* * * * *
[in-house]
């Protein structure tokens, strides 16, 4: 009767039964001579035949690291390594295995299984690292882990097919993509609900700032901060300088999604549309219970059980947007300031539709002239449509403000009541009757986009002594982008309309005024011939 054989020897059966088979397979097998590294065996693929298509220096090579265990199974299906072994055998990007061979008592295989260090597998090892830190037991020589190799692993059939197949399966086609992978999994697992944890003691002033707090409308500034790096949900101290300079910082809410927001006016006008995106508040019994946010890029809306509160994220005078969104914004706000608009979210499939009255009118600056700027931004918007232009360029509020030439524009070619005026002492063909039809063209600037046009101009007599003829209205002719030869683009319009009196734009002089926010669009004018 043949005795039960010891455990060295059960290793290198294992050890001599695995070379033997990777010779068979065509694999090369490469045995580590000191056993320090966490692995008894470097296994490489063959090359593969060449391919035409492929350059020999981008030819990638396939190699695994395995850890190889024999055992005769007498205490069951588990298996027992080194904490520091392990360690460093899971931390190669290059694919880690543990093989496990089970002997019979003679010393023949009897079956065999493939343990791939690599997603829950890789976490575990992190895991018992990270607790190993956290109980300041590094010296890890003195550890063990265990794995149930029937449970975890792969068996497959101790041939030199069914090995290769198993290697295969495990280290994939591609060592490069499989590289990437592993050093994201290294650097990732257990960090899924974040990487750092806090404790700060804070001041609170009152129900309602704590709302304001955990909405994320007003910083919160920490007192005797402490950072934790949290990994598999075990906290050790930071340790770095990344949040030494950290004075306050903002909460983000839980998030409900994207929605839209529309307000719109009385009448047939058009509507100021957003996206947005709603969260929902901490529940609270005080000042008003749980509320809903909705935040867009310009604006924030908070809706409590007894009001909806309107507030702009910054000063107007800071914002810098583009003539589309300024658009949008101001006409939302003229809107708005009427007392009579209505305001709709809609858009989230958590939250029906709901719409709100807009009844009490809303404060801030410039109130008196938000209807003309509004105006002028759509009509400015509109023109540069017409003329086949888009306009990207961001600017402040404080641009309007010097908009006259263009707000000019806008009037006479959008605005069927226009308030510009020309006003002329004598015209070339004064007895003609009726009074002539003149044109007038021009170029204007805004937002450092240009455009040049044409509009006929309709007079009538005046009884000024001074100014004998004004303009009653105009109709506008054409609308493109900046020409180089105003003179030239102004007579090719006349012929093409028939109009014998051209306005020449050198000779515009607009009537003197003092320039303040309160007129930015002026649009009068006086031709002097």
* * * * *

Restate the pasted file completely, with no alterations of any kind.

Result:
[in-house]
């Protein structure tokens, strides 16, 4: 009767039964001579035949690291390594295995299984690292882990097919993509609900700032901060300088999604549309219970059980947007300031539709002239449509403000009541009757986009002594982008309309005024011939 054989020897059966088979397979097998590294065996693929298509220096090579265990199974299906072994055998990007061979008592295989260090597998090892830190037991020589190799692993059939197949399966086609992978999994697992944890003691002033707090409308500034790096949900101290300079910082809410927001006016006008995106508040019994946010890029809306509160994220005078969104914004706000608009979210499939009255009118600056700027931004918007232009360029509020030439524009070619005026002492063909039809063209600037046009101009007599003829209205002719030869683009319009009196734009002089926010669009004018 043949005795039960010891455990060295059960290793290198294992050890001599695995070379033997990777010779068979065509694999090369490469045995580590000191056993320090966490692995008894470097296994490489063959090359593969060449391919035409492929350059020999981008030819990638396939190699695994395995850890190889024999055992005769007498205490069951588990298996027992080194904490520091392990360690460093899971931390190669290059694919880690543990093989496990089970002997019979003679010393023949009897079956065999493939343990791939690599997603829950890789976490575990992190895991018992990270607790190993956290109980300041590094010296890890003195550890063990265990794995149930029937449970975890792969068996497959101790041939030199069914090995290769198993290697295969495990280290994939591609060592490069499989590289990437592993050093994201290294650097990732257990960090899924974040990487750092806090404790700060804070001041609170009152129900309602704590709302304001955990909405994320007003910083919160920490007192005797402490950072934790949290990994598999075990906290050790930071340790770095990344949040030494950290004075306050903002909460983000839980998030409900994207929605839209529309307000719109009385009448047939058009509507100021957003996206947005709603969260929902901490529940609270005080000042008003749980509320809903909705935040867009310009604006924030908070809706409590007894009001909806309107507030702009910054000063107007800071914002810098583009003539589309300024658009949008101001006409939302003229809107708005009427007392009579209505305001709709809609858009989230958590939250029906709901719409709100807009009844009490809303404060801030410039109130008196938000209807003309509004105006002028759509009509400015509109023109540069017409003329086949888009306009990207961001600017402040404080641009309007010097908009006259263009707000000019806008009037006479959008605005069927226009308030510009020309006003002329004598015209070339004064007895003609009726009074002539003149044109007038021009170029204007805004937002450092240009455009040049044409509009006929309709007079009538005046009884000024001074100014004998004004303009009653105009109709506008054409609308493109900046020409180089105003003179030239102004007579090719006349012929093409028939109009014998051209306005020449050198000779515009607009009537003197003092320039303040309160007129930015002026649009009068006086031709002097």